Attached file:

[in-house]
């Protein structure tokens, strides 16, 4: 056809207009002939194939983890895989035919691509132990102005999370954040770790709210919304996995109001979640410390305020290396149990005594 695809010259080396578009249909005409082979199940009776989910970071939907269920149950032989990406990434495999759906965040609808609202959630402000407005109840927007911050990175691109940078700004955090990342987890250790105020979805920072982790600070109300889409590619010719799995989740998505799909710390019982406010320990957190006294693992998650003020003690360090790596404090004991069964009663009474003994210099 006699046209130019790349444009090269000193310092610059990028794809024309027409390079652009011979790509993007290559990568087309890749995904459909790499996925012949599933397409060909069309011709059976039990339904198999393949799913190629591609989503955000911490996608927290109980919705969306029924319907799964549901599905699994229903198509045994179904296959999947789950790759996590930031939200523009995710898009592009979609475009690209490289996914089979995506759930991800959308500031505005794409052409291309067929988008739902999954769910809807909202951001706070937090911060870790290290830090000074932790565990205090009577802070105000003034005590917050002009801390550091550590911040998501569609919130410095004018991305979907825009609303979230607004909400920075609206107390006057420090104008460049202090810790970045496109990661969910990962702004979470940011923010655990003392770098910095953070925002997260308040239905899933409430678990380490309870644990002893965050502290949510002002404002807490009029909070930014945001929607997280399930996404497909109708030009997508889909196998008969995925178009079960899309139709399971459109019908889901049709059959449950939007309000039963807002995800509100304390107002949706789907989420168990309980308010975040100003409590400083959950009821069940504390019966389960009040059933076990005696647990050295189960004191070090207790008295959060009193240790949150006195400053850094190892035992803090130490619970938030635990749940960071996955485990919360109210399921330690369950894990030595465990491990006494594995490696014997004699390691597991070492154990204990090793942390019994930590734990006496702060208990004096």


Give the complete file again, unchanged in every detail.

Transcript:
[in-house]
């Protein structure tokens, strides 16, 4: 056809207009002939194939983890895989035919691509132990102005999370954040770790709210919304996995109001979640410390305020290396149990005594 695809010259080396578009249909005409082979199940009776989910970071939907269920149950032989990406990434495999759906965040609808609202959630402000407005109840927007911050990175691109940078700004955090990342987890250790105020979805920072982790600070109300889409590619010719799995989740998505799909710390019982406010320990957190006294693992998650003020003690360090790596404090004991069964009663009474003994210099 006699046209130019790349444009090269000193310092610059990028794809024309027409390079652009011979790509993007290559990568087309890749995904459909790499996925012949599933397409060909069309011709059976039990339904198999393949799913190629591609989503955000911490996608927290109980919705969306029924319907799964549901599905699994229903198509045994179904296959999947789950790759996590930031939200523009995710898009592009979609475009690209490289996914089979995506759930991800959308500031505005794409052409291309067929988008739902999954769910809807909202951001706070937090911060870790290290830090000074932790565990205090009577802070105000003034005590917050002009801390550091550590911040998501569609919130410095004018991305979907825009609303979230607004909400920075609206107390006057420090104008460049202090810790970045496109990661969910990962702004979470940011923010655990003392770098910095953070925002997260308040239905899933409430678990380490309870644990002893965050502290949510002002404002807490009029909070930014945001929607997280399930996404497909109708030009997508889909196998008969995925178009079960899309139709399971459109019908889901049709059959449950939007309000039963807002995800509100304390107002949706789907989420168990309980308010975040100003409590400083959950009821069940504390019966389960009040059933076990005696647990050295189960004191070090207790008295959060009193240790949150006195400053850094190892035992803090130490619970938030635990749940960071996955485990919360109210399921330690369950894990030595465990491990006494594995490696014997004699390691597991070492154990204990090793942390019994930590734990006496702060208990004096």